Active retirees

Retirement itself is an arguably different proposition for today’s senior than it was for their parents:

  • The traditional retirement age of 65 is not the norm for our study participants. In fact, very few are making it that far before retiring. The most frequently mentioned retirement age among our study participants in this study was age 62, followed by ages 65, 55, 58, and 60.
  • Although they are retired from their primary careers, roughly 1 in 5 retirees continue to be engaged in some form of compensated employment. Most said they want to do this. A few, however, said work continues to be an economic necessity.
  • Not surprisingly, given the skew towards younger retirements, a fifth of our study participants have already tapped or anticipate tapping into their retirement assets before they turn 65. Curiously, though, more than 4 in 10 said they have no idea when they will begin to tap into their retirement assets.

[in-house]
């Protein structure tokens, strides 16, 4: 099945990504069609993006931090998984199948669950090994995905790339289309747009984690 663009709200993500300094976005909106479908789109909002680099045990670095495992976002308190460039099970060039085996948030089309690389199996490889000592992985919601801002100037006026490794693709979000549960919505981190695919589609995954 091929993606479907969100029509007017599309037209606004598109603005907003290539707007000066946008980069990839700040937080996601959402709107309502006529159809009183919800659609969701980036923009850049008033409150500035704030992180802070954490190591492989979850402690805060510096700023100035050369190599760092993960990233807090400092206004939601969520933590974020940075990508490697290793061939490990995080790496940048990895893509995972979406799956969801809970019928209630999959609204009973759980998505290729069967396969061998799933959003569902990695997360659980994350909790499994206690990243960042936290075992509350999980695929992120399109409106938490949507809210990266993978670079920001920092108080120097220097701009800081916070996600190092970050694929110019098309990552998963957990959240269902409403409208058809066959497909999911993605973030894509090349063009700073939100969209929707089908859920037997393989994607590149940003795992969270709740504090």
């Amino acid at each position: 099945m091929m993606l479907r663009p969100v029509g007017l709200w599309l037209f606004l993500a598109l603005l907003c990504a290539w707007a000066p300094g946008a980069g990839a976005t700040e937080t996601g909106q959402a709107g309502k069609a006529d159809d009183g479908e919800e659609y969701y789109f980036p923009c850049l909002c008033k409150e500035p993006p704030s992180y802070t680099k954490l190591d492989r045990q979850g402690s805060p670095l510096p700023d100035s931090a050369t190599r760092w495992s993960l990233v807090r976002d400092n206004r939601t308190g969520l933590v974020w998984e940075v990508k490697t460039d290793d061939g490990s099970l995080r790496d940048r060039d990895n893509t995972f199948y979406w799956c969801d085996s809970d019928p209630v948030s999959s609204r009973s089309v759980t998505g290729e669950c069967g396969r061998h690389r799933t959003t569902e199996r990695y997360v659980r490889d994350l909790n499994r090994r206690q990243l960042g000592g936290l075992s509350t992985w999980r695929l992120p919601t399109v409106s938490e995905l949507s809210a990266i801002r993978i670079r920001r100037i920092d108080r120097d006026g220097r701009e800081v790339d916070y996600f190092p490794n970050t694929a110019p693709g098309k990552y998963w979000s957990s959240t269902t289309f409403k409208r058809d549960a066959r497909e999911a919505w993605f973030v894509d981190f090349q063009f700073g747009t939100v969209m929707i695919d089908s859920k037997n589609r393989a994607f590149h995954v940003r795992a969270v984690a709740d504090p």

Study participants, however, showed little overall interest in a number of specific financial services and products. Furthermore, most are satisfied with the current offering of financial products. Instead, their feedback tells us that they are more interested in performance than in product. Among a list of 22 financial products and services, two of the three most interesting to our study participants were not products, but rather outcomes:

  • Investing for income.
  • Investing for growth.

Study participants said they are familiar with a number of financial products and services. However, they are not as familiar with newer products such as life settlements, 529 college plans, Roth IRAs or investment potential collectibles such as art and antiques. This lack of familiarity understandably results in a lack of interest in these categories. Study participants showed the greatest interest in traditional products — savings accounts, stocks and bonds, CDs — and less in real estate, life insurance, annuities and reverse mortgages.